Morrissey's lyrics are up there with Wilde and Larkin, claims academic

HIS mournful voice and articulate, though often miserable lyrics, have made him a cult figure for legions of music fans.

But now Morrissey has been elevated to the status of "greatest lyricist in the history of British popular music", by a research fellow at St Andrews University.

In the first academic book to analyse literary influences on the singer and his former band, The Smiths, Dr Gavin Hopps compares Morrissey to literary luminaries Oscar Wilde, Philip Larkin and John Betjeman.

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Published today, the singer's 50th birthday, Morrissey: The Pageant of His Bleeding Heart deconstructs the singer's lyrics, bookish persona and eccentric performance style, and parallels with the great British poets.

A founding trustee of the Scottish Byron Society, Dr Hopps, 41, said: "I am not trying to say that Morrissey is a poet – there are all kinds of things he does as a performer and singer which point to how he learned from Wilde, such as the sense of art and play. Morrissey himself said The Decay of Lying is his favourite Wilde text, a brilliant critical dialogue about the nature of art."

Like Larkin's verse, argues Dr Hopps, Morrissey's lyrics show a love of ordinary, mundane detail transformed by a poetic sensibility. "I lost my bag in Newport Pagnell – who else would write about a service station?" asked Dr Hopps, who works in St Andrews' Institute for Theology, Imagination and the Arts. "Just like Larkin's verse, Morrissey loves bringing in strong words and phrases like 'frisbee', 'leather elbows' or 'phlegm lapels'."

Both Morrissey and Betjeman share a love of provincial life and a light touch when sketching characters, according to Dr Hopps: "The thing they have in common is a sort of gaucheness; some of Morrissey's most overlooked songs are those with characters in them like the window cleaner in Roy's Keen, or Vicar in a Tutu – little vignettes that linger. His lighter songs go unappreciated."

Dr Hopps admits he is a fan of Morrissey's work, but says his academic discipline acts as a prism which filters his enthusiasm. "I try not to work through the gaze of a fan," he said.

Robyn Marsack, director of the Scottish Poetry Library, said: "Modern lyrics are inseparable from music. If the words are viewed, detached, on the page, they lose their resonance.

"Poems stand alone, unadorned. It is not a valid comparison to look at song lyrics in terms of wonderfully memorable poems by Larkin and others, though they may have written in simple language."

Dr Sean Campbell, senior lecturer in English and Media at Anglia Ruskin University, who organised a symposium on The Smiths, said: "Literary scholars have been making these sorts of studies for years. I differ significantly from Dr Hopps in making grand claims for pop lyrics as poetry."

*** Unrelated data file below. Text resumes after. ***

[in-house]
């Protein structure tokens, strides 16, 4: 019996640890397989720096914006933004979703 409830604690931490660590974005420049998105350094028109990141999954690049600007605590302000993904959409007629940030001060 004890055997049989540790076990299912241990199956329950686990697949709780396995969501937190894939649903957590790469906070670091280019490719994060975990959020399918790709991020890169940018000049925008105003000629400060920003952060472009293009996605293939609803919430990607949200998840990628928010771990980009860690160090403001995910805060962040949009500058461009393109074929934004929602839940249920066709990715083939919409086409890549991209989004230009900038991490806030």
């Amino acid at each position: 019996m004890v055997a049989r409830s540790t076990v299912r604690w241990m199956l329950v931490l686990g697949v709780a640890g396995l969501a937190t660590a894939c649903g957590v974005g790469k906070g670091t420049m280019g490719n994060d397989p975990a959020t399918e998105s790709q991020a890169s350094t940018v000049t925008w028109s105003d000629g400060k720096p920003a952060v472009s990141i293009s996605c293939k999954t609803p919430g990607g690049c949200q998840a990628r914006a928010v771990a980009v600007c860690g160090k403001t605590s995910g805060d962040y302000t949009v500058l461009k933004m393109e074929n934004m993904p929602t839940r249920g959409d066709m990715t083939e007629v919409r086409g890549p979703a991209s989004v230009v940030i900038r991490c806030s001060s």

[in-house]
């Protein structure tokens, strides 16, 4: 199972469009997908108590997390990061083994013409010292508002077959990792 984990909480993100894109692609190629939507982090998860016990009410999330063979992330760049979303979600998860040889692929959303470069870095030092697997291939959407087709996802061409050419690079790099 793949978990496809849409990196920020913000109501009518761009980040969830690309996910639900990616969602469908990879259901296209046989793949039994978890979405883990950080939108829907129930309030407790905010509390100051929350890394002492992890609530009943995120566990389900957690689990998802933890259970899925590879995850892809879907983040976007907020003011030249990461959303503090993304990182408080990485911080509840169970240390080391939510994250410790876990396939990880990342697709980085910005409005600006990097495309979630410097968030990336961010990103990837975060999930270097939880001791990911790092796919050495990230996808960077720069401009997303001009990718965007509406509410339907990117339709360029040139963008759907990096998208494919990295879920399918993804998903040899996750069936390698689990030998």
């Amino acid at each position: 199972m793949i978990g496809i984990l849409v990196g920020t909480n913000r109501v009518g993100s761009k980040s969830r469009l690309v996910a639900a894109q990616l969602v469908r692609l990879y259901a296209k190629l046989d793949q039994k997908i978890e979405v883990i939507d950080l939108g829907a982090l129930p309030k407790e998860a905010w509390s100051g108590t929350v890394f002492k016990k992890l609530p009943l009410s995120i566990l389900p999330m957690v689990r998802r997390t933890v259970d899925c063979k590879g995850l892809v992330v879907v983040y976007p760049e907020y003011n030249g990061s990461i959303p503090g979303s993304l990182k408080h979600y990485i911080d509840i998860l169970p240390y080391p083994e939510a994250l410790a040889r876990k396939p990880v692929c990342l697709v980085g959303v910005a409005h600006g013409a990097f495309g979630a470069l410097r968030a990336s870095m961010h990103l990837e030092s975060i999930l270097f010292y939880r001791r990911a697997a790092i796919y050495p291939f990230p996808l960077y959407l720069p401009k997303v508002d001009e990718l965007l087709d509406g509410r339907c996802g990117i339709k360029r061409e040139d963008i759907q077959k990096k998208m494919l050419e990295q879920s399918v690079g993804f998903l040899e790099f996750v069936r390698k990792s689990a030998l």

Experience comes before teen angst

NINE years ago, in his debut novel The Wrong Boy, playwright Willy Russell created a depressed northern English teenage anti-hero called Raymond Marks, who told his entire story of his life in the form of extended letters to his great hero Morrissey, writes David Robinson.

It worked, because if there ever was going to be a lyricist who could get inside the mind of an angst-ridden teenager, a would-be free spirit boringly hemmed in by the crushing deadweight of ordinary life, it would be that patron saint of bedsit miserabilism from just a few miles further along the M62 than Ray Marks's depressingly boring town of Failsworth.

But for the vast bulk of the great British population whose teenage acne has long since cleared up and who worry about mortgage interest rates more than existential alienation: for all these millions, just how seriously should we take claims that Morrissey should now be ranked as "the greatest lyricist in the history of British popular music"?

What? Better than John Lennon's great anthems of hope or Paul McCartney's Blackbird? Better than Jarvis Cocker's Common People, the Elvis Costello of Shipbuilding, or the Neil Tennant of Being Boring? Better than Madness, Ian Dury, PJ Harvey and Mike Skinner? Strip away the deliberate ambiguities of Morrissey's image, dump the eccentricity and the mysteriousness, forget the walking-on-wasteland-with flowers-in-the-jeans and put his lyrics to the acid test: just look on them as words on paper. How well do they stack up?

As the chronicler of solipsistic despair and rejected romanticism, he may well be beyond compare, but to be the nation's pop lyric laureate, surely there needs to be more than that? On his 50th birthday, isn't it time for Morrissey to forget about his pure rejected heart and write a few songs of experience too?

• David Robinson is The Scotsman's Books Editor